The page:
A review of the NSPCC ChildLine's activities in 2013/14. The report analyses key data from children and young people’s contacts with ChildLine, focusing on: reasons why children and young people seek help from ChildLine; who contacts the service; referrals; mental health conditions; eating disorders; online abuse and safety; and school and education problems. During 2013/14, ChildLine counselled 280,064 children and supported a further 10,915 who had serious concerns about another child. Four of the top ten issues relate to mental health, accounting for more than two thirds of total concerns. These are self-harm; suicide; low self-esteem and unhappiness; and (diagnosable) mental health conditions. The three main worries were family relationships, low self-esteem and unhappiness and self-harm. For the first time, school and education problems appeared in the top ten concerns with a 200 per cent increase in counselling about exam stress. Since 2012/13 there has been a 15 per cent increase in counselling about eating disorders and a 21 per cent increase for body image issues. Referrals on behalf of the most vulnerable and at risk children saw a 7 per cent increase, with Key Stats 65 per cent of total referrals about suicidal young people. There has been an increase of 168 per cent from 2012/13 in counselling about online sexual abuse while there has been an 18 per cent decrease in physical abuse counselling. (Edited publisher abstract)

Digital Media Full text available online for free

Culture and faith: learning from case reviews

Author:
NATIONAL SOCIETY FOR THE PREVENTION OF CRUELTY TO CHILDREN
Publisher:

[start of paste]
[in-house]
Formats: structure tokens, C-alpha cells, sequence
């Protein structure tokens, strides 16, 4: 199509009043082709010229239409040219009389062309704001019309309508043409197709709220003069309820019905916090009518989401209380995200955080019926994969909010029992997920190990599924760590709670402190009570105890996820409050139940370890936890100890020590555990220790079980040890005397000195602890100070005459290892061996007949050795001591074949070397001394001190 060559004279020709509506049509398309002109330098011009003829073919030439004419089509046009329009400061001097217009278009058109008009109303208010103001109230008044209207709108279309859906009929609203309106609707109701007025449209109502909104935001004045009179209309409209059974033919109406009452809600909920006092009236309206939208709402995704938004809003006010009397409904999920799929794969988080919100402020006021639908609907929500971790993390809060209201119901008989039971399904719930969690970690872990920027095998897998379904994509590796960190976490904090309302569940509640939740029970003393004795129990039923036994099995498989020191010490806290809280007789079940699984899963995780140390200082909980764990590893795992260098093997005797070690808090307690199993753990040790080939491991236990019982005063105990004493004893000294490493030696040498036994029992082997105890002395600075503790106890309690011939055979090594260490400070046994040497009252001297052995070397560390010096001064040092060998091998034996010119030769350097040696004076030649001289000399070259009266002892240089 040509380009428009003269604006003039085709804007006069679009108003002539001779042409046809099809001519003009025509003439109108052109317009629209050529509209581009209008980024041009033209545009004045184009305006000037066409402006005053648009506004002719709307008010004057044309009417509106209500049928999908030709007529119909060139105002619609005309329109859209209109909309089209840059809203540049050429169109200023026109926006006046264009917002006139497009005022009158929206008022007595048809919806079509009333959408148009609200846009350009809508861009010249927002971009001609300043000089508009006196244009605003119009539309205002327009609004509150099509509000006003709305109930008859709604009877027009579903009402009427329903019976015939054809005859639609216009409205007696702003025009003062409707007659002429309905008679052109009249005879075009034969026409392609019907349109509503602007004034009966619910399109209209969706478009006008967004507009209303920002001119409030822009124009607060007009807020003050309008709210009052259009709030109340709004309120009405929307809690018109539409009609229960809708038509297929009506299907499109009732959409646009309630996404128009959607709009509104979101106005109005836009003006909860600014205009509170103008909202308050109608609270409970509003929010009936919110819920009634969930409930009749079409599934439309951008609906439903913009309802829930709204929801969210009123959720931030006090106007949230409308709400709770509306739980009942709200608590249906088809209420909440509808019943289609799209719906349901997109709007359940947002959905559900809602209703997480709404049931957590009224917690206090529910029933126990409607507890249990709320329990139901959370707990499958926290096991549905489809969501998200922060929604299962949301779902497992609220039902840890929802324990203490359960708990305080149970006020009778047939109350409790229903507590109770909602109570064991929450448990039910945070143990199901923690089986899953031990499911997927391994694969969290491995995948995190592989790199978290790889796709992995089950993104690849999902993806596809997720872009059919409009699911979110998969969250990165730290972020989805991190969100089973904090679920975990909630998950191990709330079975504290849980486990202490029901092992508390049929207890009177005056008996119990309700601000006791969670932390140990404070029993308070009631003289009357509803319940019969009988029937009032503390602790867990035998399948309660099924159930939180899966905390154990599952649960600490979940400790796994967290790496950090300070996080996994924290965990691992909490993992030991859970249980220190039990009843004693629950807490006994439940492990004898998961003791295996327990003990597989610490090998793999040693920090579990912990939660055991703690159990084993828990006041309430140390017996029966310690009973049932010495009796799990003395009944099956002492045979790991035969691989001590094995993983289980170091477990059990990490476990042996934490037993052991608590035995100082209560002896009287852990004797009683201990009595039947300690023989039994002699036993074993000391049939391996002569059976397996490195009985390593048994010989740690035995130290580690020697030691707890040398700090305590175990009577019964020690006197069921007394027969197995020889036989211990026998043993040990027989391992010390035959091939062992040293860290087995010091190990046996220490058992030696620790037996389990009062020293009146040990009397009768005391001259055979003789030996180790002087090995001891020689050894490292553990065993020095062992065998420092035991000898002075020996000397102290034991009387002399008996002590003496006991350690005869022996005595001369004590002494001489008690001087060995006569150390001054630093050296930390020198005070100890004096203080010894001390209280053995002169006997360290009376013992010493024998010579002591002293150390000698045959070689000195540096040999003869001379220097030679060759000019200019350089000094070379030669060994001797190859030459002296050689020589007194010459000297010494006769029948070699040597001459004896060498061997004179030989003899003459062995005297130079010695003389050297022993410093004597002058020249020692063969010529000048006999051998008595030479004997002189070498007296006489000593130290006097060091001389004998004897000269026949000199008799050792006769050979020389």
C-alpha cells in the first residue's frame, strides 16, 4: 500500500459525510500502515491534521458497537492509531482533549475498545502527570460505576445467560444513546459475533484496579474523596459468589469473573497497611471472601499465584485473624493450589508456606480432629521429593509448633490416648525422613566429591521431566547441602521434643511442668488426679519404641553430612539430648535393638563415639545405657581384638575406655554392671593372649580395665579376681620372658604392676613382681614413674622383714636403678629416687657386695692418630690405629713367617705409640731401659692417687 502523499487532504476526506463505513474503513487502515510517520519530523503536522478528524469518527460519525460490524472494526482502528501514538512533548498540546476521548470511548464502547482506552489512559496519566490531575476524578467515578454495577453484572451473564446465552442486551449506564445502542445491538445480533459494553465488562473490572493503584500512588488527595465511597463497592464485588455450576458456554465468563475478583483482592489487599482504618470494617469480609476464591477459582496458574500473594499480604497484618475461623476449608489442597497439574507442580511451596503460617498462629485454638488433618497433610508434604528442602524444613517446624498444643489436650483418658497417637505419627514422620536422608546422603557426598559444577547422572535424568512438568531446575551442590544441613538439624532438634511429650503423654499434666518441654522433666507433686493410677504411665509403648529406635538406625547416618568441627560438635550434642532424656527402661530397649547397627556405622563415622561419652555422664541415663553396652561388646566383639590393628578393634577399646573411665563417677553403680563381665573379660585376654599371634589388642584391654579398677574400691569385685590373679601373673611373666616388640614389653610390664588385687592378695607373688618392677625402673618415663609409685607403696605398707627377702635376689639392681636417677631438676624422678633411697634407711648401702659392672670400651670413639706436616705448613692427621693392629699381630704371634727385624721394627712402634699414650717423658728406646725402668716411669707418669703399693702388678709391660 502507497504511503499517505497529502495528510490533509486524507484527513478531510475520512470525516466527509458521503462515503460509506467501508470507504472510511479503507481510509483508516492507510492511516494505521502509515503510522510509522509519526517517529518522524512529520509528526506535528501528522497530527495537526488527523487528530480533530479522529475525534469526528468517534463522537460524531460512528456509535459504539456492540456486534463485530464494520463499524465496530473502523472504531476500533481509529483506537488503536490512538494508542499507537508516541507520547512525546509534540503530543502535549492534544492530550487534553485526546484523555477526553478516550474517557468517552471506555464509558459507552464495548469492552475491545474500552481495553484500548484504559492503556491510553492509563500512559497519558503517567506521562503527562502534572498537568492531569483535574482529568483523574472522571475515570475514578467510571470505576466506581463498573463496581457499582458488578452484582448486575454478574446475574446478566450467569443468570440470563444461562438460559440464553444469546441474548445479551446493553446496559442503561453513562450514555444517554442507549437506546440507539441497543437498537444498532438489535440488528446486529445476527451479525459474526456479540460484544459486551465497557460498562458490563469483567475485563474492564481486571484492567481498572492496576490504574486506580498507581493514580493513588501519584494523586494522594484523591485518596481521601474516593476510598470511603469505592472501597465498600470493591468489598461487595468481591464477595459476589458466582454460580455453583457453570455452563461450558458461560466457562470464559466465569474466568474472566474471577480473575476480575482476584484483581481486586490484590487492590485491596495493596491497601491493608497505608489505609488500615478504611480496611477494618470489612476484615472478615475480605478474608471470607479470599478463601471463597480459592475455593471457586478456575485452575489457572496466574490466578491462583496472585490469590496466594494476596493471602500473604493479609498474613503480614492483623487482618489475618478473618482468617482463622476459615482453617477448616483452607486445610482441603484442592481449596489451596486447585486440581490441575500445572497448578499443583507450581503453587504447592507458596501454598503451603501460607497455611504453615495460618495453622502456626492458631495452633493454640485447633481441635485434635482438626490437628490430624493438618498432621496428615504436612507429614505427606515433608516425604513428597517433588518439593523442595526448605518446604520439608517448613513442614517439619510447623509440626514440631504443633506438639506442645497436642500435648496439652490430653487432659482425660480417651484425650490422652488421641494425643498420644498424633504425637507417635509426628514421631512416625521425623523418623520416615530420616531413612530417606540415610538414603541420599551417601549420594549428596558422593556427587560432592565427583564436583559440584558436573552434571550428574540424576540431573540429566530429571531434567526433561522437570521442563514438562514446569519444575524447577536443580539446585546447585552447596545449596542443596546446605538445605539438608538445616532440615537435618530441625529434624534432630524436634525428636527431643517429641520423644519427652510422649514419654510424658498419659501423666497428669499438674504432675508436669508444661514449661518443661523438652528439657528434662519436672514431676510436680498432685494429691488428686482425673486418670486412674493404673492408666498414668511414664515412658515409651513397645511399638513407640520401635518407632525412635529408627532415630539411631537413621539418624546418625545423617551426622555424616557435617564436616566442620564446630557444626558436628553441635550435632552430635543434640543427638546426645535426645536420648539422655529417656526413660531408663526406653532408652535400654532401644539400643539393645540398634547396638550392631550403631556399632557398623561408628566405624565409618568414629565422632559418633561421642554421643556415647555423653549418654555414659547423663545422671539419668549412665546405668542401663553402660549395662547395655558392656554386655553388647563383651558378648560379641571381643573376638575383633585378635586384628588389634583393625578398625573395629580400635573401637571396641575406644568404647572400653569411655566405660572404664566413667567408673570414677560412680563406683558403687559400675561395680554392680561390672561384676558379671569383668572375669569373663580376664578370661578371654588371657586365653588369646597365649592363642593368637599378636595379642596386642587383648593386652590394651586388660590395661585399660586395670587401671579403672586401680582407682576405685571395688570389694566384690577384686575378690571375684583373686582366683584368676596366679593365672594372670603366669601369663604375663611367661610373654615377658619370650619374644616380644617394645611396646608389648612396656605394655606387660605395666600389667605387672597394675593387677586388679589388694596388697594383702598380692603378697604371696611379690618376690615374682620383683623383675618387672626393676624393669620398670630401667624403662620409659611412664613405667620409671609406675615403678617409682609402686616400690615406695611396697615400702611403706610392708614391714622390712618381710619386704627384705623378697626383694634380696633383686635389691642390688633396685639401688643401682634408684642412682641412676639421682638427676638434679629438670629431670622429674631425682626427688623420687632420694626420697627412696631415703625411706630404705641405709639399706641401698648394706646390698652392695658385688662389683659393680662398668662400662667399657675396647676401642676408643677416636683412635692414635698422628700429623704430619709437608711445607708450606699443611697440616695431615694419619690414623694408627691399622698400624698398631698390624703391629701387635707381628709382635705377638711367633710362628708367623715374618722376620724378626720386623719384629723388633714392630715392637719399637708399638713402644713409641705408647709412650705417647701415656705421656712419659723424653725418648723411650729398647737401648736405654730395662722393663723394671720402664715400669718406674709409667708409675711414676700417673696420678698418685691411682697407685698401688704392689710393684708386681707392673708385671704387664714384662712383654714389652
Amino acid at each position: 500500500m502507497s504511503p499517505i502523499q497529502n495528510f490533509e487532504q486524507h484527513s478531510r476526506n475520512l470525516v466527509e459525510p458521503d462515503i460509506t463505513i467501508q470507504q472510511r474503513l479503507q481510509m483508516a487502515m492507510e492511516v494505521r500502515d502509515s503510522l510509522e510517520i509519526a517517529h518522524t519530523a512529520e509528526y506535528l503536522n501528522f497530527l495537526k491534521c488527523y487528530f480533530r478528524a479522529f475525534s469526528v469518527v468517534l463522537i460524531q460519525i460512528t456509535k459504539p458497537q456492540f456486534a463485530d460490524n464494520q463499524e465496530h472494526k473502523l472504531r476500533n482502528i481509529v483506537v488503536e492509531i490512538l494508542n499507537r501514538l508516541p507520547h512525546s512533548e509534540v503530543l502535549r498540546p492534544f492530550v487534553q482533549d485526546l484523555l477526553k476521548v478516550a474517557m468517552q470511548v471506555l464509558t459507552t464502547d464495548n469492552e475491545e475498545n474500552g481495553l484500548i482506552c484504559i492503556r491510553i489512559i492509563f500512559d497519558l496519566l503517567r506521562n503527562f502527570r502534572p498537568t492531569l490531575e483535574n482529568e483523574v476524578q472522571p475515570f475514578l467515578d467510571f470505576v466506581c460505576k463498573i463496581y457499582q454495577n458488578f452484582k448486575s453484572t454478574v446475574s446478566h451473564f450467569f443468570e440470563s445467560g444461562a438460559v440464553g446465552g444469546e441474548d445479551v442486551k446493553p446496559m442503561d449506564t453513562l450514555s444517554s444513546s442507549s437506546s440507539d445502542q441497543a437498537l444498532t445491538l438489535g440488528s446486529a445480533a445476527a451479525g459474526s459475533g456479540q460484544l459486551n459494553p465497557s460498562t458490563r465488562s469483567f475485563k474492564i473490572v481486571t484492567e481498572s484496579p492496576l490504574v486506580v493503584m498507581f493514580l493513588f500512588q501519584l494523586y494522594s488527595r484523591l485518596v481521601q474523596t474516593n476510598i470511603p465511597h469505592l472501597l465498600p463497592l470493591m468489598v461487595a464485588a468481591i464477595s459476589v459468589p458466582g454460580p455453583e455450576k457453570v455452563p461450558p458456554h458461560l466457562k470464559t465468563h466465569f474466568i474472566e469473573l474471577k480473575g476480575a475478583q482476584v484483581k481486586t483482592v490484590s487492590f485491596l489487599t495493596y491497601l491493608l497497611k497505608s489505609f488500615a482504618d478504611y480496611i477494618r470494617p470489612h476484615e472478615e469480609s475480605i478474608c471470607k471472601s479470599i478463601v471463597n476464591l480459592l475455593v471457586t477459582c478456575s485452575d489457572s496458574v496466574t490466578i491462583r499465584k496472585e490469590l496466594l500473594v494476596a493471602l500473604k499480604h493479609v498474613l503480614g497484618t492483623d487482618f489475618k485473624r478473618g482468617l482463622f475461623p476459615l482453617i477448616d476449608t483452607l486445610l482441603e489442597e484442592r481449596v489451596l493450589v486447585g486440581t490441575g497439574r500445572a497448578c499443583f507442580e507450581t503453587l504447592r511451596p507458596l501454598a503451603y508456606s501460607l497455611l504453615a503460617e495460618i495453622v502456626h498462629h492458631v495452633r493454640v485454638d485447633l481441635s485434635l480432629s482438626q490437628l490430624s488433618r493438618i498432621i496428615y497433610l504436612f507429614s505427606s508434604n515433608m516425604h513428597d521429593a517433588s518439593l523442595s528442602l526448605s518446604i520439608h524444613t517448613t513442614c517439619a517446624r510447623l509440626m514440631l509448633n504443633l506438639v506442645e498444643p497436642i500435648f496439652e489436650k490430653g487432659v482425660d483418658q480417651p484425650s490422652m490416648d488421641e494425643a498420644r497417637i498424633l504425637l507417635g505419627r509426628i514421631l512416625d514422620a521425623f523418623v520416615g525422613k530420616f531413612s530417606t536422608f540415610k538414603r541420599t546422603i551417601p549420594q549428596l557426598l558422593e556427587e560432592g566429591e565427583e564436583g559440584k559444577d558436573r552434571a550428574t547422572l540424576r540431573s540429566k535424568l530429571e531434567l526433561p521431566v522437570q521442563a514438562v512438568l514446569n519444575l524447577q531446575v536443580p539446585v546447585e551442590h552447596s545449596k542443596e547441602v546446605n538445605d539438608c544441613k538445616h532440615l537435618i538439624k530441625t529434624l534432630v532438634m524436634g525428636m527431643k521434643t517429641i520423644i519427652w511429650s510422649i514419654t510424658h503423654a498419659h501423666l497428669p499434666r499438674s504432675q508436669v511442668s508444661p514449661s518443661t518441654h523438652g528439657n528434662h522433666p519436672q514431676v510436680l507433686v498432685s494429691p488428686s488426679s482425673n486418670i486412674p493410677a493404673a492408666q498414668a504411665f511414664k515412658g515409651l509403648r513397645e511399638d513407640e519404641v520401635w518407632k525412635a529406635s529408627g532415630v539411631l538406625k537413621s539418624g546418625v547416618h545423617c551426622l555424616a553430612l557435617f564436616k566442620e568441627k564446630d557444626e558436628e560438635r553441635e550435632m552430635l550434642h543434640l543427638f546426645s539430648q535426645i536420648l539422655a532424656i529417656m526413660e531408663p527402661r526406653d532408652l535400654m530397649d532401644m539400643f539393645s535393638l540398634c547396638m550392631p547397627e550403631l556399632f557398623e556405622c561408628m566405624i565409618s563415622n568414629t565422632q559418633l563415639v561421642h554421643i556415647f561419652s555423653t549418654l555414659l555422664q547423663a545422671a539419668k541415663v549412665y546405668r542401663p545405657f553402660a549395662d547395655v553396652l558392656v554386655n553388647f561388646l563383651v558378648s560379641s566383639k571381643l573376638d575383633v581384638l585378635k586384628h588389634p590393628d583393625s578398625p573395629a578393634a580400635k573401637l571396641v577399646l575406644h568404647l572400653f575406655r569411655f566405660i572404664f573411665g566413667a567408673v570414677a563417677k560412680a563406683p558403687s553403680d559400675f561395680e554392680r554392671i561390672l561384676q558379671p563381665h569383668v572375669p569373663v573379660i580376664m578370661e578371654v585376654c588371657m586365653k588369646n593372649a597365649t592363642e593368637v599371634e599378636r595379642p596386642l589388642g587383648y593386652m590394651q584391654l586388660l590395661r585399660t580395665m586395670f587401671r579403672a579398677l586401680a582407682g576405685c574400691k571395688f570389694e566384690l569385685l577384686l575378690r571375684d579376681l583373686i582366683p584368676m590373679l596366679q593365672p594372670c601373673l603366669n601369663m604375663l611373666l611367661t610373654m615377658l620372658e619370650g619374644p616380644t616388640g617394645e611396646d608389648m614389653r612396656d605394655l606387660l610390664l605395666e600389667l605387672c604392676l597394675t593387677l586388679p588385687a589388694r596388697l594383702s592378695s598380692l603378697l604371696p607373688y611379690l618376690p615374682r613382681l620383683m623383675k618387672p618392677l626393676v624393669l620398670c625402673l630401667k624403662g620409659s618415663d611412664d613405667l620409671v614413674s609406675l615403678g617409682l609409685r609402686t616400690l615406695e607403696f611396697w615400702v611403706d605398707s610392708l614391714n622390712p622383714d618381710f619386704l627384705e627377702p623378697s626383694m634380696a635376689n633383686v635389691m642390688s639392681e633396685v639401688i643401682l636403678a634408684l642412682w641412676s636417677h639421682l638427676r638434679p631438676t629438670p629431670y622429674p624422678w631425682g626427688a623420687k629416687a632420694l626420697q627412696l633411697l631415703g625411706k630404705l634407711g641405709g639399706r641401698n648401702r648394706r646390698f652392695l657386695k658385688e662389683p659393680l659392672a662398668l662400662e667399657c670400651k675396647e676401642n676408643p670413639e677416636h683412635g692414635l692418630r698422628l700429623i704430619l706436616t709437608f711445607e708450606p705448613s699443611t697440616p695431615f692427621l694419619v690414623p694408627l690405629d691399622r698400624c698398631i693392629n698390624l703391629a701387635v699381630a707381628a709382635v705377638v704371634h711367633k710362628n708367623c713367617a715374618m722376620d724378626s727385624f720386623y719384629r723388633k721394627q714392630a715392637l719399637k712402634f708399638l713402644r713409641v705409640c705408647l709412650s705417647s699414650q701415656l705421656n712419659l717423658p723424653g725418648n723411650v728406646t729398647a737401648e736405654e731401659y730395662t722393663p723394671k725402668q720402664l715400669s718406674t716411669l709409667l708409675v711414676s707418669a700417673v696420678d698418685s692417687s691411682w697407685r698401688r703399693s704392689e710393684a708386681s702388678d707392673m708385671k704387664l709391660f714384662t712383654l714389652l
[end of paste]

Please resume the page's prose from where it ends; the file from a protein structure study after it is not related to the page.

National Society for the Prevention of Cruelty to Children
Publication year:
2014
Pagination:
4
Place of publication:
London

This briefing is based on serious case reviews published from 2010 onwards where culture and faith were highlighted as significant issues. It examines a range of factors which can increase the level of risk where there are issues around culture, religion and faith, including social and cultural isolation, cultural conflicts within families, cultural and religious concerns overriding child protection issues, confusion over self-identity and interplay between religion and mental health. The briefing also identifies and discusses the learning contained in these reviews and highlights the need for practitioners and social services to ensure cultural and religious sensitivity but to challenge practices and behaviours that may harm vulnerable people. (Original abstract)

Book Full text available online for free

Looking after infant mental health in Scotland: our case for change. A summary of research evidence

Author:
NATIONAL SOCIETY FOR THE PREVENTION OF CRUELTY TO CHILDREN
Publisher:
National Society for the Prevention of Cruelty to Children
Publication year:
2016
Pagination:
21
Place of publication:
London